Figuring out the best way to water your plants can mean the difference between a happy green plant and a droopy brown plant.
While timing is of course crucial, the way you water can have a pivotal effect on overall drainage and how water is evenly distributed throughout the container.
Enter the world of bottom watering. Perhaps you’ve heard of this trendy way to water plants with confidence. It’s a different take on the classic watering can over-the-top method, but it effectively keeps plants watered just enough without having to guess.
It’s also a nice alternative if you have container plants with ornaments, landscaping pebbles, or Fire Glass adorning the soil. Your extras won’t get moved around or splattered with soil.
In this post, we explain exactly how it’s done.
Step One: Find the Right Space
Bottom watering requires the use of a large basin or bathtub, which makes this great for any type of space whether you live in an apartment or house.
You’ll place your container plants inside the basin/tub. No stacking containers, of course!
Step Two: Fill ‘er Up
Next on the agenda is the actual watering part. If you’re using a bathtub, set the water temperature to lukewarm and begin to fill the tub slowly. Stop when the water level reaches almost the top of the containers, but not so that it overflows into the soil.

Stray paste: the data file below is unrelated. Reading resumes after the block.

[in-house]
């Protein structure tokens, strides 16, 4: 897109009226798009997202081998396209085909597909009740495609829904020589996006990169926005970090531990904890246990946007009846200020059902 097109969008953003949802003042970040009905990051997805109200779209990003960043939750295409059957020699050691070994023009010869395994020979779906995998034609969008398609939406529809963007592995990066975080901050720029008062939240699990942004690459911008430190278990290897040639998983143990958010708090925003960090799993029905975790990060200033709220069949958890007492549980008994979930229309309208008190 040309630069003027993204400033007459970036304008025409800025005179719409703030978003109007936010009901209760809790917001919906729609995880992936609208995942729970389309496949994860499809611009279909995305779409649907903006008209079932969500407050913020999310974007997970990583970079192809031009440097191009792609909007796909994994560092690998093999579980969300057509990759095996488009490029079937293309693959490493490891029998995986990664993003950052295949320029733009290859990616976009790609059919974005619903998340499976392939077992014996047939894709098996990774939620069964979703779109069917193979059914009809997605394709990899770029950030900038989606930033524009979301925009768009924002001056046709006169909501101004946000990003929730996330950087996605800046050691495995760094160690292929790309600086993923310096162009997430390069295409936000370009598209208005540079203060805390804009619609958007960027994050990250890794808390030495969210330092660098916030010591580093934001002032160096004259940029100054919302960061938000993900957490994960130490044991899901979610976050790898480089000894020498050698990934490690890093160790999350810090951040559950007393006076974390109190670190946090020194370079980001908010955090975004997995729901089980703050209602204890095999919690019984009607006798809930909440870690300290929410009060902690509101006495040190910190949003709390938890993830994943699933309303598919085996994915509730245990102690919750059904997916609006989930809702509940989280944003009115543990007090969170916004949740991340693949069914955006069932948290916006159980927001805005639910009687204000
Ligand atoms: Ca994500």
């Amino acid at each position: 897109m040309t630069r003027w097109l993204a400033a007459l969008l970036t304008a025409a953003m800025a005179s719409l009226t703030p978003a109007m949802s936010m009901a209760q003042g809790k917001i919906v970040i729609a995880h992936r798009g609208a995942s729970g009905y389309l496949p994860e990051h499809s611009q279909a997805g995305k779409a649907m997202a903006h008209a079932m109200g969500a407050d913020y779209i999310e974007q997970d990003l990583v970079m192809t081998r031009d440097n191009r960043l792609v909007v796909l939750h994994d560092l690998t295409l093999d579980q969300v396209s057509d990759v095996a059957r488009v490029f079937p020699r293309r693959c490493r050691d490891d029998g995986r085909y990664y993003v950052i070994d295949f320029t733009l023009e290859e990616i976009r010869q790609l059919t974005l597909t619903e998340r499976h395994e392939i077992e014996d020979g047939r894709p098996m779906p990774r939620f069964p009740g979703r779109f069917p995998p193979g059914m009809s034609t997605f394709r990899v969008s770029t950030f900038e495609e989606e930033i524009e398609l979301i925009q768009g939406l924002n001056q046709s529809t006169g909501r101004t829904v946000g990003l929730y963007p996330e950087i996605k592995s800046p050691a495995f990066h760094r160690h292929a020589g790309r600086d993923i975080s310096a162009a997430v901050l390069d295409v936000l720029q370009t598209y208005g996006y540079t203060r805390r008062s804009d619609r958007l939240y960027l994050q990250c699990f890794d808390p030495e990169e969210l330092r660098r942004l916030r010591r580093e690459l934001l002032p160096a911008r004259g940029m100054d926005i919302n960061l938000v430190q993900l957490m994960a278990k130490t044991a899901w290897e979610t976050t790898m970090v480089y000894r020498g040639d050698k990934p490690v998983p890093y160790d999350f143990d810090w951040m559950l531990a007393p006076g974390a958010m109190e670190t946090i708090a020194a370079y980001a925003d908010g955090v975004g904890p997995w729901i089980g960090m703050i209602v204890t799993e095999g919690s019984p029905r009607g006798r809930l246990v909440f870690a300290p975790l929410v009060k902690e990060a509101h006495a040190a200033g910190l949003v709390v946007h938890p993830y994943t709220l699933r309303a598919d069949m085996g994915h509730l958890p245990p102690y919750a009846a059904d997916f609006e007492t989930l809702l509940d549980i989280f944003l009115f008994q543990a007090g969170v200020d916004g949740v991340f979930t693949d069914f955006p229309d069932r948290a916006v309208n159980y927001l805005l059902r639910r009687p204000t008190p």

If you are using a basin, fill it up the same way, except you’ll have to use a garden hose or pitcher.
Step Three: Let it Sit
Your plants are fine to sit inside their water bath for 10 minutes up to an hour but never exceed more than six hours to avoid overwatering.
After the time is up, replace the container plants on their saucers and all soil thirst is properly quenched for the time being.
- This only works if your containers have drainage holes on the bottom. If they’re not available (which all containers should have holes) then drill them in or poke holes with a knife.
- Beware that bottom watering only works for certain plant varieties with dense root balls that soak up water effectively. This includes pothos, ferns, and philodendrons.
- If you see air bubbles when bottom watering, this is normal!